Good Scottish red kite news


This video from England is called Red Kites in Slow Motion.

From Wildlife Extra:

Scotland’s red kites thriving again after 10 years of effort

Red-letter day for red kite projects as they celebrate tenth anniversaries

October 2013. Two of Scotland’s most successful wildlife viewing projects are set to celebrate their tenth anniversaries this October.

Argaty Red Kites and the Galloway Kite Trail

Both Argaty Red Kites near Doune, and the Galloway Kite Trail, near Castle Douglas, were opened in 2003, close to the sites of kite re-introductions that took place in the preceding years. Red kites are sociable birds, and naturally congregate together, particularly in the winter months, flocking noisily to available food sources, and forming large communal roosts at night.

The viewing projects give the public an opportunity to watch the birds up close in their natural environment, and since launching, both have attracted thousands of visitors, and provided an unforgettable experience for wildlife enthusiasts of all ages.

77 pairs in 2013

RSPB Scotland’s Calum Murray, who has worked on the Galloway Kite Trail for more than six years, said: “This is both the tenth anniversary of the trail, and of the first red kite chick to fledge in Galloway since 1870, so it really is a special year for us. We had 77 pairs of kites nesting this year, and they’re slowly spreading across the region. A lot of the success is thanks to local communities, farmers and land owners, as well as our small army of dedicated volunteers.”

Mike McDonnell, from Argaty Red Kites, said: “Projects like these are really important for both protecting the kites, as they manage how people are interacting with them, but also for education. Kites have the ability to captivate people of all ages, especially when these stunning birds swoop down in front of them. It’s been such a success, and we’ve had more than 100 chicks fledged this year as well, so despite continuing pressures, the kites are thriving.”

Both viewing projects have proved to be popular tourist attractions, and have become real assets to their local communities. Argaty has welcomed over 50,000 visitors through its doors in the last ten years, while a study of the Galloway Kite Trail found that it helped to attract more than £4 million to the local economy, and sustains the equivalent of about 20 full time jobs every year.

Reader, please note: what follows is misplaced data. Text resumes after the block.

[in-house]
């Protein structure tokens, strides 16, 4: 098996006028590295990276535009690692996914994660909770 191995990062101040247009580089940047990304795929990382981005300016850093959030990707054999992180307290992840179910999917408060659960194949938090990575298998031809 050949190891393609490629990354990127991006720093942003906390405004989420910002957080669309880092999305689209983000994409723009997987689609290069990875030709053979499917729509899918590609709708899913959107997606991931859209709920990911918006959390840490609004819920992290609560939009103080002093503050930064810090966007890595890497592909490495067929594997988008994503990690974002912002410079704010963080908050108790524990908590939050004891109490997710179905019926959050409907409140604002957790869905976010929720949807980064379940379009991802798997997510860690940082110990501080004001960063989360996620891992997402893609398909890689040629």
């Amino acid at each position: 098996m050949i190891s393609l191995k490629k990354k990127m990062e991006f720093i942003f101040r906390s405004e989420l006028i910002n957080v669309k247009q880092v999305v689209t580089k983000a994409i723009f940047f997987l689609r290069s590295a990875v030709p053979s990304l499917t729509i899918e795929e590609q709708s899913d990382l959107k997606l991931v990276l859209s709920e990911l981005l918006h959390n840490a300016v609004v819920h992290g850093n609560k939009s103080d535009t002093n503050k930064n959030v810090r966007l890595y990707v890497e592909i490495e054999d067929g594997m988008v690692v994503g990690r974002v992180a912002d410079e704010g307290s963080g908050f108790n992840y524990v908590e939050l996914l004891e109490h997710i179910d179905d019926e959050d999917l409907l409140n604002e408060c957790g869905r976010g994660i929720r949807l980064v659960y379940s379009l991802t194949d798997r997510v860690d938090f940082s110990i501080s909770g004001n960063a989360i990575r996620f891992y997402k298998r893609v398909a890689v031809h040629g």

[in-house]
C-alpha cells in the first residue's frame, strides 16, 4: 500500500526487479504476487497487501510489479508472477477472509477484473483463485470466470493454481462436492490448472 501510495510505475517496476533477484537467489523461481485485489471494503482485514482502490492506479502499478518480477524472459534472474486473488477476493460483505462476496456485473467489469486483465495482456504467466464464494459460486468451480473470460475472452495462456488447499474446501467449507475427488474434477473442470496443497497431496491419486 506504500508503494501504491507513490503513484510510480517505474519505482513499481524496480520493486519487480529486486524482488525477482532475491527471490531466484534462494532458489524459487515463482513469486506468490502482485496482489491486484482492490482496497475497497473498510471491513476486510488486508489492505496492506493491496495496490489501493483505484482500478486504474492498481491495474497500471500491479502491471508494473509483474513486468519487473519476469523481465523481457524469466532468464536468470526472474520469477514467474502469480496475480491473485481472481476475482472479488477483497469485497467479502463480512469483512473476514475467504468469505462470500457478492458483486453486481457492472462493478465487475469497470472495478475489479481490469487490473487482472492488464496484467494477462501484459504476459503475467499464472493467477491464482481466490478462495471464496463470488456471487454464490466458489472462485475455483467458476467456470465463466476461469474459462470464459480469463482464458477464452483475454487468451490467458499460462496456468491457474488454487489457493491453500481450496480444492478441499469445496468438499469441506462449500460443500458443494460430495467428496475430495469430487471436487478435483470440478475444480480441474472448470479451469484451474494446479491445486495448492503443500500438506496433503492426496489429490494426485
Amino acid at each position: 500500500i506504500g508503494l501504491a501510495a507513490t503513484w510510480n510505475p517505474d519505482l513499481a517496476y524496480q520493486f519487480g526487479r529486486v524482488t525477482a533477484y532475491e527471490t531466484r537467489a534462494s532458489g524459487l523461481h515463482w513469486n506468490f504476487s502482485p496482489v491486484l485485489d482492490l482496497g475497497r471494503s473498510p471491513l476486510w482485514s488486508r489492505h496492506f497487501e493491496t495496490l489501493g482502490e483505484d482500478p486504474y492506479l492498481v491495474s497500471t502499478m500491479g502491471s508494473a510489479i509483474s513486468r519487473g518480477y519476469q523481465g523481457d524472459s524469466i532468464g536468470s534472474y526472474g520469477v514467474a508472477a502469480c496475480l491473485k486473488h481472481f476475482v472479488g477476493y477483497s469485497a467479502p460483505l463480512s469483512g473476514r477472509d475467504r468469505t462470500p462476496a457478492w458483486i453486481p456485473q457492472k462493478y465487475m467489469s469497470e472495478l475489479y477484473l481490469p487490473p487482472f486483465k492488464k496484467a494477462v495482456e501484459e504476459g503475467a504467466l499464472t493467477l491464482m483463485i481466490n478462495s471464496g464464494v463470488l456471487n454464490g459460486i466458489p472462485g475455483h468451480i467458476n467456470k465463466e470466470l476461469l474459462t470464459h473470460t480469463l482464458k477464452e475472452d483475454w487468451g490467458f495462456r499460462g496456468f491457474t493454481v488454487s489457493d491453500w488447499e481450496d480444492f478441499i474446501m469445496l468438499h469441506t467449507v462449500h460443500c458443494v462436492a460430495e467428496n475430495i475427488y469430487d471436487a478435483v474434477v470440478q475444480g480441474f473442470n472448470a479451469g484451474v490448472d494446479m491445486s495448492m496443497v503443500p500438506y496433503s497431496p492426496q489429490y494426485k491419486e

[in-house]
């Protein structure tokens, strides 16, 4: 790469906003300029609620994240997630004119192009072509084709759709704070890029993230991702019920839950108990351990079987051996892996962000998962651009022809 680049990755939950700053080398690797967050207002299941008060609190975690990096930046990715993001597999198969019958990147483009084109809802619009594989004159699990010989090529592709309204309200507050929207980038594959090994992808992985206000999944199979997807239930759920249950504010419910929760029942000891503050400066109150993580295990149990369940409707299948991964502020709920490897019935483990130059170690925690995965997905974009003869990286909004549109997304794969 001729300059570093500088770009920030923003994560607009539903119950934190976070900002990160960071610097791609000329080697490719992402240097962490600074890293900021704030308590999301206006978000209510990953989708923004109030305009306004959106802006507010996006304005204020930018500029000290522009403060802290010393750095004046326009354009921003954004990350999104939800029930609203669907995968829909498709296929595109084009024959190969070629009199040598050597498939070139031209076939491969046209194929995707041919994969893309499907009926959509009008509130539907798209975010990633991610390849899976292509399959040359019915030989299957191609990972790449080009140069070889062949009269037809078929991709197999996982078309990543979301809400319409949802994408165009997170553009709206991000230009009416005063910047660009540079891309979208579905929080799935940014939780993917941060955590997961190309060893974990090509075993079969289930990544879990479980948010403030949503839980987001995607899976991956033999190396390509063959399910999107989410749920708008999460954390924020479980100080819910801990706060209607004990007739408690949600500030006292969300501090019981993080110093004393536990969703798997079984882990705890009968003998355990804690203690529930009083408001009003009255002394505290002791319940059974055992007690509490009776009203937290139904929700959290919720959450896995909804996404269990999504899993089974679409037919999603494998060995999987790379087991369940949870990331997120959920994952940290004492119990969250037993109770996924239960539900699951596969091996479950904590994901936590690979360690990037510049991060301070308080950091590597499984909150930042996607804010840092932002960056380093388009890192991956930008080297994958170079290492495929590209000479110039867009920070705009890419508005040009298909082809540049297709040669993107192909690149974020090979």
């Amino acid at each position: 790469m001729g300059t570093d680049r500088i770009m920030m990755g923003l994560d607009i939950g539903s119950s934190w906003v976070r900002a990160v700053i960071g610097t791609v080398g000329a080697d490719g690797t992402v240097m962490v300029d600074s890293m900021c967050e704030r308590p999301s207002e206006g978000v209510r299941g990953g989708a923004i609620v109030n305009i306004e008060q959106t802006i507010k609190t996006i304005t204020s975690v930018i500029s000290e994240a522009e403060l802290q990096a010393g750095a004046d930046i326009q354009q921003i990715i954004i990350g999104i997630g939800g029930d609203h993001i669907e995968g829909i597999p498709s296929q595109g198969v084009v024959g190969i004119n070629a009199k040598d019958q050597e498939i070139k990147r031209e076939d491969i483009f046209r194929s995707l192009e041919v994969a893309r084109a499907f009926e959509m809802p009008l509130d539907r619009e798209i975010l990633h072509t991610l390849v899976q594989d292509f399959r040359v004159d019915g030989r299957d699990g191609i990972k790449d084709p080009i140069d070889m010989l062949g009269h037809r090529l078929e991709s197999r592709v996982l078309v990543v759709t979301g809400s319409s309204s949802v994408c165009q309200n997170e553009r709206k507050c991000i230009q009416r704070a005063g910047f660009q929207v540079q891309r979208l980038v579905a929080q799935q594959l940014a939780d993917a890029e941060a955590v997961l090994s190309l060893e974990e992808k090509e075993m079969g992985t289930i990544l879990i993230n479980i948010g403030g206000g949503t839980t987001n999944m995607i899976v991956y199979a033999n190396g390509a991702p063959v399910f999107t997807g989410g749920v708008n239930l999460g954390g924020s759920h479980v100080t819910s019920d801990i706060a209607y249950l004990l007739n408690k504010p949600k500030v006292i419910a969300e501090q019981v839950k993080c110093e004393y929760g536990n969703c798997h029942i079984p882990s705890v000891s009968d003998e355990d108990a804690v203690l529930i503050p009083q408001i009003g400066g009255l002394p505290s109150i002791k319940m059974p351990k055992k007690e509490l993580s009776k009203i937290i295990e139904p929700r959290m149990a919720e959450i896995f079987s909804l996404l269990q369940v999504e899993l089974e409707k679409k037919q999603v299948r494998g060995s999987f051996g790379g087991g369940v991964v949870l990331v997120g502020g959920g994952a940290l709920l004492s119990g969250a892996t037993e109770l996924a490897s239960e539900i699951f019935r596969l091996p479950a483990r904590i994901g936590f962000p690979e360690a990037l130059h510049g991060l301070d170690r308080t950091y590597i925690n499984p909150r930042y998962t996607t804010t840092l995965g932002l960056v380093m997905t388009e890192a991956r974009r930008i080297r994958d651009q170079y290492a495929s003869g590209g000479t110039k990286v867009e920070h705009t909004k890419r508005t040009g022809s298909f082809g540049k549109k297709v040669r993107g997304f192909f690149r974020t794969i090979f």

Scotland’s red kites

Red kites were re-introduced to Central Scotland through a joint initiative between Scottish Natural Heritage (SNH) and the RSPB. Working with other European conservationists, 20 young birds were brought to Central Scotland in 1996 and released into the wild at a secret location near Argaty. Over the next four years, another 83 birds were imported. Breeding occurred for the first time in 1998 when two pairs raised five young. 2012 saw the kites produce over 100 chicks for the first time, with similar outputs again this year, making the kite population well established and self-sustaining.

A purpose built hide offers great close-up views of the kites coming down to the daily feed, whilst the project’s visitor centre offers a flexible exhibition space, used for an array of activities and events. In addition, during the breeding season, a red kite nest-cam, provides fascinating and intimate footage of these stunning birds. CCTV technology beamed live video to the Argaty Red Kite Visitor Centre, allows visitors an opportunity to witness the day-to-day life of a red kite family, from the incubation and hatching of the eggs, to the development of the chicks into young adults.

Red kites were re-introduced to Dumfries & Galloway through a joint initiative between Scottish Natural Heritage (SNH) and the RSPB, with support from Forestry Commission Scotland and D&G Raptor Study Group. Working with other UK kite projects, 33 young birds were brought to Galloway in 2001 and released into the wild at a secret location in the Galloway Forest Park. Over the next four years, another 71 birds were released from there and 3 other locations in the Loch Ken area. Breeding occurred for the first time in 2003 when one chick was fledged from one of four nests. In 2013, 77 nests were found, rearing at least 91 chicks, bringing the population of kites to over 400 birds.

A red kite found dead in County Down had been deliberately shot RSPB Northern Ireland has confirmed. The female bird was discovered near Katesbridge on 20 May and it was recovered by the PSNI and the Northern Ireland Raptor Study Group: here.

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